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Why You Should Get Both the Flu and Pneumonia Shots

RMpneumonia

Pneumonia and the flu together are among the top ten leading causes of death, particularly among people over the age of 65. It is estimated that nearly 40,000 Americans die each year from flu-related illness and around the same number of people die from pneumonia.

How effective is the flu vaccine?

Influenza vaccine can prevent illness in approximately 80 percent of healthy people less than 65 years of age. Among the elderly people living outside of nursing homes or similar chronic-care facilities, influenza vaccine is about 50 percent effective in preventing hospitalization for the flu and pneumonia. Among the elderly residing in nursing homes, the vaccine can be 60 percent effective in preventing hospitalization for pneumonia and 80 percent effective in preventing death caused by pneumonia.

Who should receive the flu vaccine?

All people 6 months old and older are recommended to receive an annual influenza vaccination.

When should I receive the flu vaccine?

Since the flu viruses change constantly, an annual vaccination is recommended. You may receive flu vaccine anytime during the flu season, which usually lasts from November to March. While the best time to get flu vaccine is in October or November, getting vaccinated in December or later can still protect you against the flu.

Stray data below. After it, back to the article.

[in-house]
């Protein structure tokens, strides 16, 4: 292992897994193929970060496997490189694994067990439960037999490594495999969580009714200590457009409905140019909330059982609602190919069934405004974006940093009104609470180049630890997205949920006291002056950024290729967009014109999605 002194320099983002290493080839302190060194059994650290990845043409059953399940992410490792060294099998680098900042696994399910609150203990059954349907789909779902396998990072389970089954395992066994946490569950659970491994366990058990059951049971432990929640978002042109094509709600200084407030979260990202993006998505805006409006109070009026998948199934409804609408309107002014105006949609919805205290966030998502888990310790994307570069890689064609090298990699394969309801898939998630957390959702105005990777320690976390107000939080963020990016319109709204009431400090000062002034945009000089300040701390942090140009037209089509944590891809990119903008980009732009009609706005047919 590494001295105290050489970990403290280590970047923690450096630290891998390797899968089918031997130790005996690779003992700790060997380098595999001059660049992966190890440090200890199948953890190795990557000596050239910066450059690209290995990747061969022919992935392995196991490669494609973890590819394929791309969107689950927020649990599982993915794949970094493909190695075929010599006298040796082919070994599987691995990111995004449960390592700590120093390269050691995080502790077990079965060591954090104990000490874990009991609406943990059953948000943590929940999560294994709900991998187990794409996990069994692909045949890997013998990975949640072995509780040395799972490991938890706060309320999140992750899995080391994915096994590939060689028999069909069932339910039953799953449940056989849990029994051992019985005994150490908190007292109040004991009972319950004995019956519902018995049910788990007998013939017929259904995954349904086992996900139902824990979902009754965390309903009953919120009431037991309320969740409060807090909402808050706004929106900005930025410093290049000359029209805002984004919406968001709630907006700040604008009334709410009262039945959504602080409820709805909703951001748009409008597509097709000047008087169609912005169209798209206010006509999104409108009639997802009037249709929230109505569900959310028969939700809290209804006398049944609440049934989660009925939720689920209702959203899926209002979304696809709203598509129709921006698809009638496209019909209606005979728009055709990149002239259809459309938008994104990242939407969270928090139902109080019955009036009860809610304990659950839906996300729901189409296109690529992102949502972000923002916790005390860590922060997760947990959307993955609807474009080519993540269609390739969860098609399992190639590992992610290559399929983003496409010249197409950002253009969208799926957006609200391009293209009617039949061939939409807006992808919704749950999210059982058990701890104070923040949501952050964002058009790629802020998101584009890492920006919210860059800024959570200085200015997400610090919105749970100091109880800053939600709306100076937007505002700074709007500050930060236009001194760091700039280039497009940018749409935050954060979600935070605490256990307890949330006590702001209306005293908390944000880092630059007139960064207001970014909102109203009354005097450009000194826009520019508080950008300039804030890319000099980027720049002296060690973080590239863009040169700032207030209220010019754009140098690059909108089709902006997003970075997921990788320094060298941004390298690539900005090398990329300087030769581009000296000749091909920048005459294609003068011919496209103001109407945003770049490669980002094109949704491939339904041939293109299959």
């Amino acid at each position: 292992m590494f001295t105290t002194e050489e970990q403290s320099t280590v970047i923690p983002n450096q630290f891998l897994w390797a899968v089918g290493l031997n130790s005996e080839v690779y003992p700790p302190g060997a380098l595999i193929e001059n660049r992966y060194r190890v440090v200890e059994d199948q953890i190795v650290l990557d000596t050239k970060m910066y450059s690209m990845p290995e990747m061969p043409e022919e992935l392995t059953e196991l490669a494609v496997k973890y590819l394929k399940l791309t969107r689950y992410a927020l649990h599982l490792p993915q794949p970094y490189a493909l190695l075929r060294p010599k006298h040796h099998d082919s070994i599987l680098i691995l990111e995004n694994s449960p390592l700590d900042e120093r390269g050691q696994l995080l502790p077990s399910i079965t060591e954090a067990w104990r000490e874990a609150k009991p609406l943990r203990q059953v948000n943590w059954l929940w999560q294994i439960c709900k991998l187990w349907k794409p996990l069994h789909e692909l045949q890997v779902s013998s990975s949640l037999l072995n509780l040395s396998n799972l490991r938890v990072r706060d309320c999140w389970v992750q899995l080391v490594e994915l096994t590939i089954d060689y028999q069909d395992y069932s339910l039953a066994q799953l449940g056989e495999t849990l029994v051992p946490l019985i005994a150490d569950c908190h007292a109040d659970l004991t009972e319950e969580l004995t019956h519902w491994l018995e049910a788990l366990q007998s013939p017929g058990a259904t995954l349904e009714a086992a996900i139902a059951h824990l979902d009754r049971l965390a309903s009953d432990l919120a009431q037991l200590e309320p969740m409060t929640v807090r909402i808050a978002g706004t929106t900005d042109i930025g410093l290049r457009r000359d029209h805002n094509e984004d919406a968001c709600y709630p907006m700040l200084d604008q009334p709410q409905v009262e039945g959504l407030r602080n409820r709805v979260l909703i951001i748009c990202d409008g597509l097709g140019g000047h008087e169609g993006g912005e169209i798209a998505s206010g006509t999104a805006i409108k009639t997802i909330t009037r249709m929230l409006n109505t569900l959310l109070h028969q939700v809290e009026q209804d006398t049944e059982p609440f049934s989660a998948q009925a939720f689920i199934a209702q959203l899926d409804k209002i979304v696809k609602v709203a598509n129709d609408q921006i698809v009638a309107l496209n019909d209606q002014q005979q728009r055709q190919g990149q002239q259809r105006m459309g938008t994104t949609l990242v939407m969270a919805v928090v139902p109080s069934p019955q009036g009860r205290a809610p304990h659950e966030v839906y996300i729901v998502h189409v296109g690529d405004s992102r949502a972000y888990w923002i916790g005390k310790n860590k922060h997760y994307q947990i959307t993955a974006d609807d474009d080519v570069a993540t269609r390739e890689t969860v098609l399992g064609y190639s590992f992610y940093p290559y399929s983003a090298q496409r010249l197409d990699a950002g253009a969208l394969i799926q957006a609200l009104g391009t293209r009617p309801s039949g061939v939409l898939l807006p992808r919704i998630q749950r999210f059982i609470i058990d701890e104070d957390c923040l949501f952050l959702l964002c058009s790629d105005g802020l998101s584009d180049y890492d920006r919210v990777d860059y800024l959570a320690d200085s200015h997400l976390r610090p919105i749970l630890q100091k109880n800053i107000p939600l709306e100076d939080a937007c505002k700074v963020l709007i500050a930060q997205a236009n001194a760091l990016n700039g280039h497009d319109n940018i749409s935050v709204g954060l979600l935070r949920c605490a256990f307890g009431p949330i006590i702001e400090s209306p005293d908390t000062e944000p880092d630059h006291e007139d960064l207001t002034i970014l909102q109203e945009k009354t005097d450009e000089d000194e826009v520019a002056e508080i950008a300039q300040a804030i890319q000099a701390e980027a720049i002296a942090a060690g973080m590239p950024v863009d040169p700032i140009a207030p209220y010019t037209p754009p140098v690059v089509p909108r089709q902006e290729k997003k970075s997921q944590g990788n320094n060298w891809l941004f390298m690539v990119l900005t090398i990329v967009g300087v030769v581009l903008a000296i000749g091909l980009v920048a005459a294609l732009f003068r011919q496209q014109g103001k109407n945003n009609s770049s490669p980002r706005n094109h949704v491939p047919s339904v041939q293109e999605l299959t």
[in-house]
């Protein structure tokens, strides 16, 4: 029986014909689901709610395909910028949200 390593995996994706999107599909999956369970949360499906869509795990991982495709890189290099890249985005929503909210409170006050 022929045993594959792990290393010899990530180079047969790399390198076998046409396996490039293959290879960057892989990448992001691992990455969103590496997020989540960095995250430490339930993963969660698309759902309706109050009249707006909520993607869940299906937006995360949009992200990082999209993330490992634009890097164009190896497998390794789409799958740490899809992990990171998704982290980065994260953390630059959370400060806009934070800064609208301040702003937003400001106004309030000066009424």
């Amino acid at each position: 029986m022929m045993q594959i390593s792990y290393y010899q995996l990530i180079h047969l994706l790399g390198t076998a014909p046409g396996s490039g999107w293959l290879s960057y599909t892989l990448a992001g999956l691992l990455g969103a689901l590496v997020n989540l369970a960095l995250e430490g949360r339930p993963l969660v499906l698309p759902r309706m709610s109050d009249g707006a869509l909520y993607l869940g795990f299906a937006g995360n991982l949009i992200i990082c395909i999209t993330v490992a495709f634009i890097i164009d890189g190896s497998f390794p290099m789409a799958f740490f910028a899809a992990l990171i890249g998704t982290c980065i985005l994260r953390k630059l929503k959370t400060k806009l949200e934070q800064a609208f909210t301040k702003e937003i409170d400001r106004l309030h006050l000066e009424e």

What about pneumonia vaccines?

There are two forms of pneumonia vaccine:

1. the pneumococcal polysaccharide vaccine (PPV23), which provides immunity against 23
strains of pneumococcus in adults, but does not work well for young children under the
age of 2.
2. the pneumococcal conjugate vaccine (PCV13), which works to prevent 13 common
strains of pneumococcus that cause disease in young children.

Who should receive pneumococcal polysaccharide vaccine (PPV23)?

All adults who are 65 years of age and older. The vaccine is also recommended for people older than 2 years who have a long-term health problem such as heart disease, sickle cell disease, alcoholism, lung disease including emphysema , diabetes, cirrhosis, or leaks of cerebrospinal fluid. Anyone over 2 years old who has a disease or condition that lowers the body’s resistance to infection should also get the pneumococcal polysaccharide vaccine. In addition, PPV23 vaccine is recommended for cochlear implant patients.

When should I receive pneumococcal polysaccharide vaccine (PPV23)?

This vaccine can be given at any time during the year and even at the same time as the flu vaccine. Usually one dose of pneumococcal polysaccharide vaccine is all that is needed for healthy people. However, if you received the first dose prior to age 65, it is recommended that you get a single revaccination at age 65 (or older) if it has been at least 5 years since your previous dose. People who have compromised immune systems may need two doses before they are 65 years of age. Ask your doctor for more details.

  • Other Facts about the Flu and Pneumonia Vaccines
  • Since the vaccine is made from dead influenza viruses, you cannot get influenza from the flu
    shot.
  • You cannot get the flu or pneumonia from the vaccines.
  • Side effects are typically minor and last a short time. They may include soreness, redness or swelling where the shot is given, fever, and/or muscle aches.
  • The vaccines will not protect you from other respiratory infections, such as colds and bronchitis, which are caused by other viruses or bacteria.
  • The flu vaccine can be administered at the same time as other vaccines, including pneumonia vaccines.

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